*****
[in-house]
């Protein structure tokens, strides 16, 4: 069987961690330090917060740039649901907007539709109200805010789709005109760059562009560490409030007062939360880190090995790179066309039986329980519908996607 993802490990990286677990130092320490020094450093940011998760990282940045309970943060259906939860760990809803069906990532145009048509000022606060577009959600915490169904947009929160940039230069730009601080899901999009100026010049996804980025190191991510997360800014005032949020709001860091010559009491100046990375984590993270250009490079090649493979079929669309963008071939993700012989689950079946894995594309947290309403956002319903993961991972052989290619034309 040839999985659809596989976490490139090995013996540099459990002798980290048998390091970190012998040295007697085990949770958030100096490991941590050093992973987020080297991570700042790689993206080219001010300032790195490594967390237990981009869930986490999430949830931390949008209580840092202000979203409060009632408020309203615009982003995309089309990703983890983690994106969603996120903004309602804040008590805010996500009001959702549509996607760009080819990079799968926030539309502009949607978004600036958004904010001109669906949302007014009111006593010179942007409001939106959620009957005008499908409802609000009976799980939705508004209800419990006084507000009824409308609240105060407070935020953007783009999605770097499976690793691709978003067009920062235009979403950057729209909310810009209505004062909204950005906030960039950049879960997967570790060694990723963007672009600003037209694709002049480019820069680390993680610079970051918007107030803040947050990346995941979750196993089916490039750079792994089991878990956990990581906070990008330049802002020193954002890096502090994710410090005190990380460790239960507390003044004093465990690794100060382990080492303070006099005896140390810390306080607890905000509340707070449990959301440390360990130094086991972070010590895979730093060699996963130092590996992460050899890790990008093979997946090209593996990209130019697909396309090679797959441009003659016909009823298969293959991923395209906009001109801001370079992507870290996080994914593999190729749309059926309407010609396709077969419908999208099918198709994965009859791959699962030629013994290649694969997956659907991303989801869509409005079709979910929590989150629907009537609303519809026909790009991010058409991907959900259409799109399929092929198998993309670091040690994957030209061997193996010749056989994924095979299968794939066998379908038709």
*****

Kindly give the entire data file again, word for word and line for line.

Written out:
[in-house]
């Protein structure tokens, strides 16, 4: 069987961690330090917060740039649901907007539709109200805010789709005109760059562009560490409030007062939360880190090995790179066309039986329980519908996607 993802490990990286677990130092320490020094450093940011998760990282940045309970943060259906939860760990809803069906990532145009048509000022606060577009959600915490169904947009929160940039230069730009601080899901999009100026010049996804980025190191991510997360800014005032949020709001860091010559009491100046990375984590993270250009490079090649493979079929669309963008071939993700012989689950079946894995594309947290309403956002319903993961991972052989290619034309 040839999985659809596989976490490139090995013996540099459990002798980290048998390091970190012998040295007697085990949770958030100096490991941590050093992973987020080297991570700042790689993206080219001010300032790195490594967390237990981009869930986490999430949830931390949008209580840092202000979203409060009632408020309203615009982003995309089309990703983890983690994106969603996120903004309602804040008590805010996500009001959702549509996607760009080819990079799968926030539309502009949607978004600036958004904010001109669906949302007014009111006593010179942007409001939106959620009957005008499908409802609000009976799980939705508004209800419990006084507000009824409308609240105060407070935020953007783009999605770097499976690793691709978003067009920062235009979403950057729209909310810009209505004062909204950005906030960039950049879960997967570790060694990723963007672009600003037209694709002049480019820069680390993680610079970051918007107030803040947050990346995941979750196993089916490039750079792994089991878990956990990581906070990008330049802002020193954002890096502090994710410090005190990380460790239960507390003044004093465990690794100060382990080492303070006099005896140390810390306080607890905000509340707070449990959301440390360990130094086991972070010590895979730093060699996963130092590996992460050899890790990008093979997946090209593996990209130019697909396309090679797959441009003659016909009823298969293959991923395209906009001109801001370079992507870290996080994914593999190729749309059926309407010609396709077969419908999208099918198709994965009859791959699962030629013994290649694969997956659907991303989801869509409005079709979910929590989150629907009537609303519809026909790009991010058409991907959900259409799109399929092929198998993309670091040690994957030209061997193996010749056989994924095979299968794939066998379908038709």